Some years ago I retired after a forty-year career in Education, one half of it in Manchester, Liverpool, and Glasgow - the other half in teacher training in African universities (Kenya, Zimbabwe, Malawi).

On my return to England, I looked around for something to occupy my retirement. I hit on the idea of making doll's houses and I spent a couple of years producing the most elaborate Tudor mansions complete with lights. My family got tired of the constant hammering and suggested something quieter.

I turned my hand to wine-making. I thought it was going well until a few bottles exploded in my daughter's kitchen giving everything a crimson hue. Then they got round to tasting the stuff. That was enough. 'Look,' they said. 'What a fascinating life you've led, why not write your memoirs - your life story? Get it down on paper for the sake of posterity. Start with your childhood in Collyhurst, Manchester.' (Les Dawson was born a stone's throw from the tenement where I was born). I did as I was told - took me a year. Then they said, 'This is amazing stuff. You must make it into a novel - it's bound to be a best-seller.' Once again, I did as I was bade - the result a 150,000-word story entitled Our Kid.

The next command was , "Now you must go about getting it published and hit the bookshops with it. Freddie Forsythe, Geoffrey Archer, - move over! First of all you must get yourself an agent - a ten percenter."

I looked through The Writers' Handbook and picked out thirty or so likely looking agents. I was told that it takes some of them six months to answer a letter and so I realised that it would take about fifteen years to get round 

my selection. I'm not sure I have that much time left! I decided to do a very unethical thing and write to them all at the same time, enclosing a sample chapter, a synopsis, and a stamped addressed envelope, to see if anybody wanted to promote my ‘masterpiece’.

After a year or so, I had a dozen replies. The responses are worth a book in themselves.

The first one said "Charming story - charmingly told. What a pity, you're not a little girl. Why not write it again and pretend that you are?" The second said simply "You should try to write sideways." (Meaning?) The next reply stated quite bluntly, "There's no demand for stories about nostalgia, northern slums, and 'trouble in't mill' stuff." (Pace 'Coronation Street' and Catherine Cookson!) A third sent me a note in illegible scribble which we only managed to decipher with the aid of a magnifying glass and after prolonged debate. It said, "Someone left this stuff on my desk. I don't know why. But I certainly do not have time to read it. I'm swamped." Next one: "Too much conflict in this story". Another "Too bland - not enough drama" "The story did not 'click'" And so the comments continued. "Add a daughter to the story." "Why not add a brother?" I have been assured that any kind of comment is a bonus since most agents answer with a cryptic 'No thanks'.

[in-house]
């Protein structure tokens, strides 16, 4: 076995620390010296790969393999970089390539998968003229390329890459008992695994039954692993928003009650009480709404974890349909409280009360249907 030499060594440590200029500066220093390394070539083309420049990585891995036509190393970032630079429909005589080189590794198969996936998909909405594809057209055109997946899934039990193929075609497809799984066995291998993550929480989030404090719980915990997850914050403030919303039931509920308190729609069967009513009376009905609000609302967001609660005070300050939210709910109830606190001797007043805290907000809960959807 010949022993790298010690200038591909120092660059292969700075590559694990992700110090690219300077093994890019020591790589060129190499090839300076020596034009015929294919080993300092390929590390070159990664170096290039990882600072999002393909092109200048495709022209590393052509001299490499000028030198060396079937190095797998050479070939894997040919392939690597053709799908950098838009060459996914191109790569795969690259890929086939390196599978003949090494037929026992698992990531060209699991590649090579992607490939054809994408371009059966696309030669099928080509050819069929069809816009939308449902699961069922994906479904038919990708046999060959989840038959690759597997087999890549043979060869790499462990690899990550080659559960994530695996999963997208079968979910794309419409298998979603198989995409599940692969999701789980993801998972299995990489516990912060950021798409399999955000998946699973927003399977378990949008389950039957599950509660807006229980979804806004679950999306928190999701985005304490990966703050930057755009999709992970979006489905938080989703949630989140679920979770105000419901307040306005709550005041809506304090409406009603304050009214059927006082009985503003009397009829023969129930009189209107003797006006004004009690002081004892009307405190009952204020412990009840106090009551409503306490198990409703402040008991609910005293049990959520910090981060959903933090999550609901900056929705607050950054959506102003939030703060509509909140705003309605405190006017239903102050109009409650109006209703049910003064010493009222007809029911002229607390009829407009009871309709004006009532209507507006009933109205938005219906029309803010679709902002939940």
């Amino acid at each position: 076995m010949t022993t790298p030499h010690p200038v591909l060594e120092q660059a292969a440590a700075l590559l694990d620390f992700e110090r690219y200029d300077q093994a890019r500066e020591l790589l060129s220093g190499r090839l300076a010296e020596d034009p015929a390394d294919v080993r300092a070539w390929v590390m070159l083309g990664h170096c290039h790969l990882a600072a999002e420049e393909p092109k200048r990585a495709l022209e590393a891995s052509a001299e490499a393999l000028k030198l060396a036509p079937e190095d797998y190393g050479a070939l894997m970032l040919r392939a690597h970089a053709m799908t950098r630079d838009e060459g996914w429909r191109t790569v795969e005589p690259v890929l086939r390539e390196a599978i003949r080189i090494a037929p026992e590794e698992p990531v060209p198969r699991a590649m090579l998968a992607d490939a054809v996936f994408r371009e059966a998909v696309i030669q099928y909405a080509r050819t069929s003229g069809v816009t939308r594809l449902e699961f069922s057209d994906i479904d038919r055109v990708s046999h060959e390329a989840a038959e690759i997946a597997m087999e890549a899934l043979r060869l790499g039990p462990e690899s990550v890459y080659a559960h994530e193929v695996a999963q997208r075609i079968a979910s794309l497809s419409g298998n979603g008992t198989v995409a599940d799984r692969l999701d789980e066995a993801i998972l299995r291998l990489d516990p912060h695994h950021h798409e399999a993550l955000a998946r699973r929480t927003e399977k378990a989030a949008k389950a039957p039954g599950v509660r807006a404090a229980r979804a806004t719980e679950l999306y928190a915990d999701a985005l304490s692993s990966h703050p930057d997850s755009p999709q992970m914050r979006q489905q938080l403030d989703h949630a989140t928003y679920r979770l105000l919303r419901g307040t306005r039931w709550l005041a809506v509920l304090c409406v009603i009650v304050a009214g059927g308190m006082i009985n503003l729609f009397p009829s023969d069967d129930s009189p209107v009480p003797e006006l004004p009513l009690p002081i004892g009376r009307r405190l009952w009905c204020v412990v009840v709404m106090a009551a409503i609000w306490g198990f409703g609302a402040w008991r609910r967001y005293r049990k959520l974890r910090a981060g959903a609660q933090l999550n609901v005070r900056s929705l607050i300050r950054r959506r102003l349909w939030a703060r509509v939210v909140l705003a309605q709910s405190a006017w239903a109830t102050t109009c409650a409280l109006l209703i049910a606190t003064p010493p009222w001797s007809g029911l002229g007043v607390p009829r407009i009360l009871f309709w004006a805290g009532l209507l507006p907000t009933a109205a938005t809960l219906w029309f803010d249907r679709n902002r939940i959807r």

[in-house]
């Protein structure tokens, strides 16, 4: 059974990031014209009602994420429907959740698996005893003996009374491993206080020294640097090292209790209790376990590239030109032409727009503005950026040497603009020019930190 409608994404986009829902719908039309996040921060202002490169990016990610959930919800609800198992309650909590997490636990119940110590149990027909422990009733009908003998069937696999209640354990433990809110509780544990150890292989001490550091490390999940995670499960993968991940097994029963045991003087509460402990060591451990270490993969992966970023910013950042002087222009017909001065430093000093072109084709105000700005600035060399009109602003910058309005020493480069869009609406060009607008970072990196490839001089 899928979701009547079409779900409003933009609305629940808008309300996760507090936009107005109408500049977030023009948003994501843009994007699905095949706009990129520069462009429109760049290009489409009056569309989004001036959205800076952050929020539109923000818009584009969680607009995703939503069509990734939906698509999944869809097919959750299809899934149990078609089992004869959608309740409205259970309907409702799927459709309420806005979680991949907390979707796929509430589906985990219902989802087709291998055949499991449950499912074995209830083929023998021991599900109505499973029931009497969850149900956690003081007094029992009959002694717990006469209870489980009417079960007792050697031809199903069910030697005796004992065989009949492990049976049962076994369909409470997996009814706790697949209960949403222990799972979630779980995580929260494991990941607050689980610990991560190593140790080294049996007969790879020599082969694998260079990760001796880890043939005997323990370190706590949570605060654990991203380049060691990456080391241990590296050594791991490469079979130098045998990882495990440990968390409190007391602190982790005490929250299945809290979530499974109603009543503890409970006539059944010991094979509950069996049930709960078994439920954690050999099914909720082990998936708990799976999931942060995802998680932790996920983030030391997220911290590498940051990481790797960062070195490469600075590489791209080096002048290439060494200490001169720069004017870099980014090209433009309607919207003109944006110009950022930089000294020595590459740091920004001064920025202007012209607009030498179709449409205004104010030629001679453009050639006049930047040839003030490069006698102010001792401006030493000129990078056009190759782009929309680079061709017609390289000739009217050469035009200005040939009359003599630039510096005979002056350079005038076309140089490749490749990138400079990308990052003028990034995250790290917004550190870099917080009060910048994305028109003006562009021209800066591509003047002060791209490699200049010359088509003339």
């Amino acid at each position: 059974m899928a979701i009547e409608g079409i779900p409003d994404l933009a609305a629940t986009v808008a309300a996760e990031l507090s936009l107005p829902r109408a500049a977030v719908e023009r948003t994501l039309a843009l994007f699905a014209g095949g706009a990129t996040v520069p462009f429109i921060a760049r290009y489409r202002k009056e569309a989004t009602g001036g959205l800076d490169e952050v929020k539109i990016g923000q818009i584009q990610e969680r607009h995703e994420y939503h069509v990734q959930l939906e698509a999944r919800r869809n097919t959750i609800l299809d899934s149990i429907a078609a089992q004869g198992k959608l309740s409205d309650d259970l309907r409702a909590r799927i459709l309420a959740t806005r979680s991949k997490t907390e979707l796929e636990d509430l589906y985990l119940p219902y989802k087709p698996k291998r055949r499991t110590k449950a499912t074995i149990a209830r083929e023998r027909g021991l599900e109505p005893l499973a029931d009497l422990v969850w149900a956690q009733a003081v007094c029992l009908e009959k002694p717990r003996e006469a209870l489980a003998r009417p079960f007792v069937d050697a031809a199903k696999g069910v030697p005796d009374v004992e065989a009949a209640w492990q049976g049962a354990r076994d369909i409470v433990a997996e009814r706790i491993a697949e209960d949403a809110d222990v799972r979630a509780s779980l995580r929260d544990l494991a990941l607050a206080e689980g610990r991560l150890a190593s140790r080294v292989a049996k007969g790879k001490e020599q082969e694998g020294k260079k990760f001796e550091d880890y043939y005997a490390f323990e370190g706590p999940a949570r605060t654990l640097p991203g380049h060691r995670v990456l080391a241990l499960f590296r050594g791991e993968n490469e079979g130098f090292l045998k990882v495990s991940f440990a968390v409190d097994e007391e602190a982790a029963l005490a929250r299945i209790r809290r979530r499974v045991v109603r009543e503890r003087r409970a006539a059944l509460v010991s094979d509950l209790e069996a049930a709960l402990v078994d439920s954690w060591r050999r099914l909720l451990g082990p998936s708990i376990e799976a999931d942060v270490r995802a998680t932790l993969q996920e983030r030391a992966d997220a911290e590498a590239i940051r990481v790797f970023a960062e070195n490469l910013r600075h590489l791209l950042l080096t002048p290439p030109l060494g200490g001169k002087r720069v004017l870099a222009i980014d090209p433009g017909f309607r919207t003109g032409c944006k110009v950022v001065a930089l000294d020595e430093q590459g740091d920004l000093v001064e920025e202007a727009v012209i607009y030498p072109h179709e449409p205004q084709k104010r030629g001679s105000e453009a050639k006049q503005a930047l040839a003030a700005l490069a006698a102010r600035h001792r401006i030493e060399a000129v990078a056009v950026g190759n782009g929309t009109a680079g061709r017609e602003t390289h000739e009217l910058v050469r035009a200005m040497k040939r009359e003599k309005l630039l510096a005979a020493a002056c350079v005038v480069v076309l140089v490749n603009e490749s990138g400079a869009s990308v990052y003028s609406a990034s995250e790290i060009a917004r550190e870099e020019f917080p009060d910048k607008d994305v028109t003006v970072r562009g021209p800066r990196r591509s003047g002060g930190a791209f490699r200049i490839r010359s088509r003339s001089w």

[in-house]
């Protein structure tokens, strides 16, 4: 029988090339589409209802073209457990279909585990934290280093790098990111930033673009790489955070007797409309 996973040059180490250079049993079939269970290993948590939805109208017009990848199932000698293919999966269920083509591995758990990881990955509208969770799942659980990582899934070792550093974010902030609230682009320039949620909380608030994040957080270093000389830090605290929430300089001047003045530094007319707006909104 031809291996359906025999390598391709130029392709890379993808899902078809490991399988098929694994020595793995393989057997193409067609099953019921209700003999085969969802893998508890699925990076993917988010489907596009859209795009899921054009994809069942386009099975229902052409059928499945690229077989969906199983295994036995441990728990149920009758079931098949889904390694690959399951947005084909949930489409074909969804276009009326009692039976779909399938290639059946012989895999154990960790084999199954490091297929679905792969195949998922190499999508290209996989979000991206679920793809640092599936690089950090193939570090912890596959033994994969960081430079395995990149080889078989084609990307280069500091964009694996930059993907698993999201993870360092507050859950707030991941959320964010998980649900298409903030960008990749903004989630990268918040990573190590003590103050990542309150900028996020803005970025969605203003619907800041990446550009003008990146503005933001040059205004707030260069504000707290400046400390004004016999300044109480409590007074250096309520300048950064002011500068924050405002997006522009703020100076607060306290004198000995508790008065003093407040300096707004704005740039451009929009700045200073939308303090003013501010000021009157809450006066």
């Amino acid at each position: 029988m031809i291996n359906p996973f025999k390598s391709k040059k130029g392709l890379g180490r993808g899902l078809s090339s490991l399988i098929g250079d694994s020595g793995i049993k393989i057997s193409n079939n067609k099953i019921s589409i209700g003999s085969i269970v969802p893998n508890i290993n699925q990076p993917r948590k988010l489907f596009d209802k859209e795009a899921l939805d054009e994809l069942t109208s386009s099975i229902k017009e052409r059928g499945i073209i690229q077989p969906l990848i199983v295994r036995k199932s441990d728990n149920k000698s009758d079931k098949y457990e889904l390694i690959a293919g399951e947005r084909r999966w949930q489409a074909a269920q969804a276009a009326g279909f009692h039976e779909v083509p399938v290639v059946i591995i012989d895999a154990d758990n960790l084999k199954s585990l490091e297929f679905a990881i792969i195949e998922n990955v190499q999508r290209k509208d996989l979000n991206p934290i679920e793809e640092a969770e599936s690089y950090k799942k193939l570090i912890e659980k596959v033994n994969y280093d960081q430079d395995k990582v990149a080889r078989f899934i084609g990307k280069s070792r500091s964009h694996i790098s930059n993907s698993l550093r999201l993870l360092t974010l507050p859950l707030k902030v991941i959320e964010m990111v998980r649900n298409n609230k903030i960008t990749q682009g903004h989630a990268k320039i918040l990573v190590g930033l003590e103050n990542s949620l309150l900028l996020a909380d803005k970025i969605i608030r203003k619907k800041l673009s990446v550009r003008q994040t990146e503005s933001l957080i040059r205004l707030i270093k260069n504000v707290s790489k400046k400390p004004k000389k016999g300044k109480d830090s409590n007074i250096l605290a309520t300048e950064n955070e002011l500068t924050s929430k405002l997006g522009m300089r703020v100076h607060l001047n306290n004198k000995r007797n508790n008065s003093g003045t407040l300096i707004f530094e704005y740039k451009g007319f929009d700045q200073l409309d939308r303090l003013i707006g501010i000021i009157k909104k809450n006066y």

One agent answered: "I have just found your manuscript which you sent me last year. It had fallen behind the radiator. What a pity as it has great potential and I'm sure I could have done something with it." Needless to say I rushed off a copy to her. I heard no more. 3 months later, I discovered that she had gone bankrupt! Hope I wasn't a contributory factor. But maybe she has a cornucopia of masterpieces hidden behind her radiator.

I'm still waiting for the other 18 agents to answer. Horror stories indicate that the slush piles in their offices are eight feet high! Most discouraging for would-be writers. What a chaotic world the publishing world appeared to be!

In the end I decided to publish the book myself. I bought fairly sophisticated desk-top equipment and learned how to use it. First, I had just three copies bound in imitation leather at a cost of £35 each but later had a hundred paperback printed and results exceeded all my expectations. Family, friends, colleagues, and selected members of the general public were most appreciative. Perhaps it had something. I printed more and ended up selling nearly a thousand copies privately.

A happy final note. Thanks to a perceptive agent who read my work, liked it, and recommended it, my book was published in hardback by Headline in October 1998 and is now out in paperback. Other developments have been: World Book Club chose it as their star book of the month in March, Magna (large print publishers) have also bought it. W.H. Smith have given it a high readability and saleability grade and sales of the paperback stand at well over 100,000+. Starting September 1st, the book will be read every day on Radio Lancashire for 5 weeks. In the end then, persistence paid off.

It's all happened since I reached the age of seventy.

Am now faced with a dilemma. Should I buy a Rolls or a Bentley?

Billy Hopkins, (better known to his family and friends as Wilfred Hopkins)